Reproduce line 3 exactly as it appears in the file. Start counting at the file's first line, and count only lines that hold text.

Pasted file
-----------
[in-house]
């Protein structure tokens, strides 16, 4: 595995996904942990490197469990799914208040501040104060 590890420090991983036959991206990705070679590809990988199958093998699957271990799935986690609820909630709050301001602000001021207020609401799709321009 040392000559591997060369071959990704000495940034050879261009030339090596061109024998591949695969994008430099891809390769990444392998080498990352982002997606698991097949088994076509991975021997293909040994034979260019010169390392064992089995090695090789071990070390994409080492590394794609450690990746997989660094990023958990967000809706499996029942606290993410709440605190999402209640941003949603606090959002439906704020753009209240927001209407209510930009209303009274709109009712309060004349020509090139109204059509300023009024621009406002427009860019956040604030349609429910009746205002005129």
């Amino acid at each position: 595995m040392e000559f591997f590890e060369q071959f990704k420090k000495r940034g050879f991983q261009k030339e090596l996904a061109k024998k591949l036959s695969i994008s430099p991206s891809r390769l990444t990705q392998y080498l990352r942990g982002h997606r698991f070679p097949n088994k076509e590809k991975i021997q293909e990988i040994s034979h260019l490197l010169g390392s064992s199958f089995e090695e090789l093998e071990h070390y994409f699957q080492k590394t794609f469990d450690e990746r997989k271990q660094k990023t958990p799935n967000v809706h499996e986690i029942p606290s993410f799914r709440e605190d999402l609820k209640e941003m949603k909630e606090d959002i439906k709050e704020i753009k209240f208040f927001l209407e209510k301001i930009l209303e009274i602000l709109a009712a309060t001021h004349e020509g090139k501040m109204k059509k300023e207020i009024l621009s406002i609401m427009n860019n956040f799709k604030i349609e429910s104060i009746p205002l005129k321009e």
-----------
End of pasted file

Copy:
């Amino acid at each position: 595995m040392e000559f591997f590890e060369q071959f990704k420090k000495r940034g050879f991983q261009k030339e090596l996904a061109k024998k591949l036959s695969i994008s430099p991206s891809r390769l990444t990705q392998y080498l990352r942990g982002h997606r698991f070679p097949n088994k076509e590809k991975i021997q293909e990988i040994s034979h260019l490197l010169g390392s064992s199958f089995e090695e090789l093998e071990h070390y994409f699957q080492k590394t794609f469990d450690e990746r997989k271990q660094k990023t958990p799935n967000v809706h499996e986690i029942p606290s993410f799914r709440e605190d999402l609820k209640e941003m949603k909630e606090d959002i439906k709050e704020i753009k209240f208040f927001l209407e209510k301001i930009l209303e009274i602000l709109a009712a309060t001021h004349e020509g090139k501040m109204k059509k300023e207020i009024l621009s406002i609401m427009n860019n956040f799709k604030i349609e429910s104060i009746p205002l005129k321009e």